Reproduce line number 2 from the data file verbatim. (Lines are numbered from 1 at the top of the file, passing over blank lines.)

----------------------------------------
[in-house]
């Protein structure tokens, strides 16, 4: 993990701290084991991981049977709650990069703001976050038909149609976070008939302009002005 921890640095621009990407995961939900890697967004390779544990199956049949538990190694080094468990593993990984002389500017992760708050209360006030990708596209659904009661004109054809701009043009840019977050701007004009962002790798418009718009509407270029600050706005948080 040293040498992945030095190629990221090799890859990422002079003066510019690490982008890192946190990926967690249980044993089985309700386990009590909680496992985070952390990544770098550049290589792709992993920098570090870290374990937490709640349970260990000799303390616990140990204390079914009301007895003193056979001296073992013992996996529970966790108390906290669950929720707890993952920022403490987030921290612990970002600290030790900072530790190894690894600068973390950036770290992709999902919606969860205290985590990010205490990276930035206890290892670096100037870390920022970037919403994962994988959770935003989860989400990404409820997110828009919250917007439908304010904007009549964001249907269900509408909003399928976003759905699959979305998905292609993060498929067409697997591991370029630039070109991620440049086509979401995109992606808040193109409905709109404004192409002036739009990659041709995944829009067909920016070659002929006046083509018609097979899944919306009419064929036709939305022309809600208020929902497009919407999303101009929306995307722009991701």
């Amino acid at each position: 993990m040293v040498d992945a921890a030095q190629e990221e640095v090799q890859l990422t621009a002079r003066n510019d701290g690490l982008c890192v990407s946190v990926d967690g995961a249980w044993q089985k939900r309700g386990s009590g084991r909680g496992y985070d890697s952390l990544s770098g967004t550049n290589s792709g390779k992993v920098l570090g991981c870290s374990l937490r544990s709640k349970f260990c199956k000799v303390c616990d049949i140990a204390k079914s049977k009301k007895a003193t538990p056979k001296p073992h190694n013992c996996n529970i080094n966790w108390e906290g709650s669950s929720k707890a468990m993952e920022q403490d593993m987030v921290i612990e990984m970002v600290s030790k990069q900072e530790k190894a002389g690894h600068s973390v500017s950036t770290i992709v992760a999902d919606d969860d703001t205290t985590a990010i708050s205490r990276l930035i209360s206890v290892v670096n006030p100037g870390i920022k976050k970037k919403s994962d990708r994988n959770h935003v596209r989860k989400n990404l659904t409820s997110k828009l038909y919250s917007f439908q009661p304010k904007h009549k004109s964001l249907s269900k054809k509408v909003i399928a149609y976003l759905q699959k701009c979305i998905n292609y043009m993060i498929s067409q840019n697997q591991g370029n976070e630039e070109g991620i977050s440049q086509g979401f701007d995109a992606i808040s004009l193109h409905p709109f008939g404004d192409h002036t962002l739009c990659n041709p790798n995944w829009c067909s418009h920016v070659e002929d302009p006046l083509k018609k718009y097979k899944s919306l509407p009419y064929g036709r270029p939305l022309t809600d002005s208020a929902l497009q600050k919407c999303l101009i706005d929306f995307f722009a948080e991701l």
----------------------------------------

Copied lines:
């Protein structure tokens, strides 16, 4: 993990701290084991991981049977709650990069703001976050038909149609976070008939302009002005 921890640095621009990407995961939900890697967004390779544990199956049949538990190694080094468990593993990984002389500017992760708050209360006030990708596209659904009661004109054809701009043009840019977050701007004009962002790798418009718009509407270029600050706005948080 040293040498992945030095190629990221090799890859990422002079003066510019690490982008890192946190990926967690249980044993089985309700386990009590909680496992985070952390990544770098550049290589792709992993920098570090870290374990937490709640349970260990000799303390616990140990204390079914009301007895003193056979001296073992013992996996529970966790108390906290669950929720707890993952920022403490987030921290612990970002600290030790900072530790190894690894600068973390950036770290992709999902919606969860205290985590990010205490990276930035206890290892670096100037870390920022970037919403994962994988959770935003989860989400990404409820997110828009919250917007439908304010904007009549964001249907269900509408909003399928976003759905699959979305998905292609993060498929067409697997591991370029630039070109991620440049086509979401995109992606808040193109409905709109404004192409002036739009990659041709995944829009067909920016070659002929006046083509018609097979899944919306009419064929036709939305022309809600208020929902497009919407999303101009929306995307722009991701």